In this course, students will read, discuss and write about fiction. Texts assigned will emphasize a variety of genres, such as realism, fantasy, mystery and romance, and may reflect significant developments in the history of fiction.

Topics

InstructorSectionDeliveryDescription
Nancy Earle005, 006In Person

GHOST STORIES will be the focus of this section of English 1106. We will study short stories and novels, ranging from Gothic fiction to literary realism. Our texts will explore the subject of ghosts and hauntings from the perspective of various time periods and cultural traditions.

Ryan Stephenson001, 002Hybrid

This section of Reading Fiction examines the literary representation of Artificial Intelligence across a range of fictional genres. We will discuss depiction of AI from nineteenth-century automata to twenty-first-century androids and intelligent machines while charting the ways that literary responses have changed over time and how these changes show evolving definitions of humanity. Along with short stories by E.T.A. Hoffmann, E.M. Forster and others, we will be reading Karel Čapek’s R.U.R.(Rossum’s Universal Robots) (1920), Phillip K. Dick’s Do Androids Dream of Electric Sheep? (1968), Louisa Hall’s Speak (2015), and Kazuo Ishiguro’s Klara and the Sun (2021). In conjunction with these literary texts, we will examine the current discourse on this important topic in contemporary media and culture.

Course Catalogue Description

This course emphasizes the close reading of three genres – fiction, poetry, and plays – and examines their defining features.

Topics

InstructorSectionDeliveryDescription
Wilhelm Emilsson001, 002In Person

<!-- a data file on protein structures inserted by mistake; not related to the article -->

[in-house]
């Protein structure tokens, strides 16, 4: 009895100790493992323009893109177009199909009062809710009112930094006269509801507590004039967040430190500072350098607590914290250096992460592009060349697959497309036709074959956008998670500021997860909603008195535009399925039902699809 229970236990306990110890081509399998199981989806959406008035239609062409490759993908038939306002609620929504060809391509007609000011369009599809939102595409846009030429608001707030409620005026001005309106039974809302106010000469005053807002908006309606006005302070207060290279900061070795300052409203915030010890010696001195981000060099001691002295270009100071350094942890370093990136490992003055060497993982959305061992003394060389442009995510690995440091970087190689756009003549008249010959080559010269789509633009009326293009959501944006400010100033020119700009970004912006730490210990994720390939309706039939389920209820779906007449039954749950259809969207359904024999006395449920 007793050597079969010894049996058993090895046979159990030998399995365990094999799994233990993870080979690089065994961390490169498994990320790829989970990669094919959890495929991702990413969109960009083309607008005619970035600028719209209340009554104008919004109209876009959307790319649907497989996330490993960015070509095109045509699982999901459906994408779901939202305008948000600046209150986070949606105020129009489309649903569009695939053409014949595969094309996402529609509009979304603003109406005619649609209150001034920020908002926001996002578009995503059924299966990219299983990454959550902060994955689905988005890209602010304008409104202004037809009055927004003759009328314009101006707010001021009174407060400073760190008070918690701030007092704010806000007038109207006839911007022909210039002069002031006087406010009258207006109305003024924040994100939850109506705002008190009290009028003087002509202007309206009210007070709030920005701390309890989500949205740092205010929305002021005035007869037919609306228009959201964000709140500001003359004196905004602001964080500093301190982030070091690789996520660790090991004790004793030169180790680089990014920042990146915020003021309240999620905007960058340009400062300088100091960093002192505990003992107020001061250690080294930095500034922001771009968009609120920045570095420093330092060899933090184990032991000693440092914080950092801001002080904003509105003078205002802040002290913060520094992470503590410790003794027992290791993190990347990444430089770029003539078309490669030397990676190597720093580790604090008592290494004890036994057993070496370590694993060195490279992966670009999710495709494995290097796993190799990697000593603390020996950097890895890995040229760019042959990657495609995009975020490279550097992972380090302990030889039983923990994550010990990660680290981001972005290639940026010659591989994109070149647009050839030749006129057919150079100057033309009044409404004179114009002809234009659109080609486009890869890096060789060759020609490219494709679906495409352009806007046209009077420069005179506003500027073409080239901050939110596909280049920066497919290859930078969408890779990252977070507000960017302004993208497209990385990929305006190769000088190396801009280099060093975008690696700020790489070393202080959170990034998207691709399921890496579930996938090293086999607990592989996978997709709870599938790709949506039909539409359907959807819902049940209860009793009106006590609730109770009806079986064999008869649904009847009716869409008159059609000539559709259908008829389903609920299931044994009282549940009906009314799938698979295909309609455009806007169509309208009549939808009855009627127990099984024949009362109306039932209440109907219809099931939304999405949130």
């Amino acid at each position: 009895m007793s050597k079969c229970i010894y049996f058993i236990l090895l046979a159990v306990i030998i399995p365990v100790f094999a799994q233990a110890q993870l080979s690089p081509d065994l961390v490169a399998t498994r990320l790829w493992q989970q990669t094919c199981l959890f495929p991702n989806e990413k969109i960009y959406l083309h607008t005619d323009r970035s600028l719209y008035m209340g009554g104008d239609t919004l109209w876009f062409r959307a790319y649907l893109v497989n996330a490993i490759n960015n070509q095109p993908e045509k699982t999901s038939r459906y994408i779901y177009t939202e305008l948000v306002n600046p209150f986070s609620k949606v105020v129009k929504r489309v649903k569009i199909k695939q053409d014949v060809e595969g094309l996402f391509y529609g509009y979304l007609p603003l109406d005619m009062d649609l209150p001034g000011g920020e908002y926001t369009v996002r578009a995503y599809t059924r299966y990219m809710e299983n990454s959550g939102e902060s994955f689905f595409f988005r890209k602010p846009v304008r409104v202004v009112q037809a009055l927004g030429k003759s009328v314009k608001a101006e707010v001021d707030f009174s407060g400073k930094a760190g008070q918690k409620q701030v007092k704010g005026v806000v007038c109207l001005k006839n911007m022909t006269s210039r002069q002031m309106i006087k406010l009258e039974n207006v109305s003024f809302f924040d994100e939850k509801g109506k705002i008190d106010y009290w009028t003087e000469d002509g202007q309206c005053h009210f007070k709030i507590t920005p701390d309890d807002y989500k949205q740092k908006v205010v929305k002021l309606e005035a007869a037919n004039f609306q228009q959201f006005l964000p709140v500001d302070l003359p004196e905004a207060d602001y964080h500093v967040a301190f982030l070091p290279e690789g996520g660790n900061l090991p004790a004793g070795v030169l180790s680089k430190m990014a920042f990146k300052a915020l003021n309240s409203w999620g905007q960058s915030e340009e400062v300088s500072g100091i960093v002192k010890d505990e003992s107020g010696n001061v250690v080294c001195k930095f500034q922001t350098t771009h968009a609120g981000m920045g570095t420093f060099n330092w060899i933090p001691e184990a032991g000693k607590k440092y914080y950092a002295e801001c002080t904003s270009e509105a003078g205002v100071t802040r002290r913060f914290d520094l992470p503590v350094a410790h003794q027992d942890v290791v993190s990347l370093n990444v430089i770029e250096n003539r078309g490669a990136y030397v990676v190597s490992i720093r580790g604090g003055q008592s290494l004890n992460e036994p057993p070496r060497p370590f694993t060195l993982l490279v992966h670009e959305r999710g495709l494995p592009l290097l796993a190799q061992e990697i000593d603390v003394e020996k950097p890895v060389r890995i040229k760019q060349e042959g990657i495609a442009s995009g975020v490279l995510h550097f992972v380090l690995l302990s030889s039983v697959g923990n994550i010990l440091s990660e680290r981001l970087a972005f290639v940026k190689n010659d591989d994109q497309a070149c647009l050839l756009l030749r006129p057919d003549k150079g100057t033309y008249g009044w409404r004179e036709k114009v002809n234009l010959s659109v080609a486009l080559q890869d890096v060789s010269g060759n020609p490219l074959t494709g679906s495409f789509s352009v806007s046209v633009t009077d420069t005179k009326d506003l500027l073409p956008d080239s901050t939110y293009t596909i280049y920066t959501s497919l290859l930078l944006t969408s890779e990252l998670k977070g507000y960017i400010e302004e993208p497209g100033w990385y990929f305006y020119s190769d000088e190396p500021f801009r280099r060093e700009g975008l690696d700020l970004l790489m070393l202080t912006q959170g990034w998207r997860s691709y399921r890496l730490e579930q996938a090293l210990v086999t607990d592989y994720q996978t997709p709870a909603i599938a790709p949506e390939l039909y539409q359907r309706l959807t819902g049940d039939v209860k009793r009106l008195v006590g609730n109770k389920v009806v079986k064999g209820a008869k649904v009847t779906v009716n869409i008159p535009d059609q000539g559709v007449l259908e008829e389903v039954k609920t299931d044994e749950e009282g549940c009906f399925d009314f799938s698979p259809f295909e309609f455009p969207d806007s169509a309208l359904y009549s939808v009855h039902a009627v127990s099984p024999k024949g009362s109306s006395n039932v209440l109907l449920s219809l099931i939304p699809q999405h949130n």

In this course, our reading of poetry will range from William Shakespeare to music lyrics (ENGL 1109, Coursepack). We will study two major 20th century plays (Arthur Miller’s Death of a Salesman and Samuel Beckett’s Waiting for Godot), one classic detective novel (Arthur Conan Doyle’s The Hound of the Baskervilles), and one recent novel about the conflict between conformity and individualism (Sayaka Murata’s Convenience Store Woman). We will combine an analysis of literary texts with an appreciation of their cultural significance and aesthetic power.

Course Catalogue Description

This course introduces students to the process of writing academic argument papers, and to strategies, assignments and exercises that develop their abilities as researchers, readers and writers of scholarly prose. Students will examine the general principles of composition, and the specific conventions of academic writing as practiced in several disciplines, particularly in the arts and humanities. Students will gain experience in locating, evaluating and using sources within their own writing.

Topics

InstructorSectionDeliveryTopic
Jason Bourget050In PersonThe Ethics of Animal Rights
Nancy Earle052, 053In PersonThe Future of Work
Wilhelm Emilsson023, 027In PersonEducation, Smartphones, Free speech, Consumerism
Dorritta Fong008, 010, 018, 019In PersonSocial Influences on Student's Identity
Elizabeth McCausland009, 012In PersonEducation
Ryan Stephenson090, 091OnlineHealth: Personal, Social, and Global

Second-Year Courses

Admission to second-year English courses is open to all students who have taken anytwo university-transfer first-year English literature courses,orone university-transfer first-year English literature course andone university-transfer first-year Creative Writing or English writing course.

Second-Year Courses

Course Catalogue Description

This course is a survey of major representative works of the late 17th through the early 20th centuries, studied in the context of the dramatic shifts in British culture following the Renaissance. A significant portion of the readings will be poetry, from the Restoration, Neo-Classical, Romantic and Victorian Periods, and from the beginnings of the 20th Century Modernist era.

Offerings

InstructorSectionDelivery
Noëlle Phillips001In Person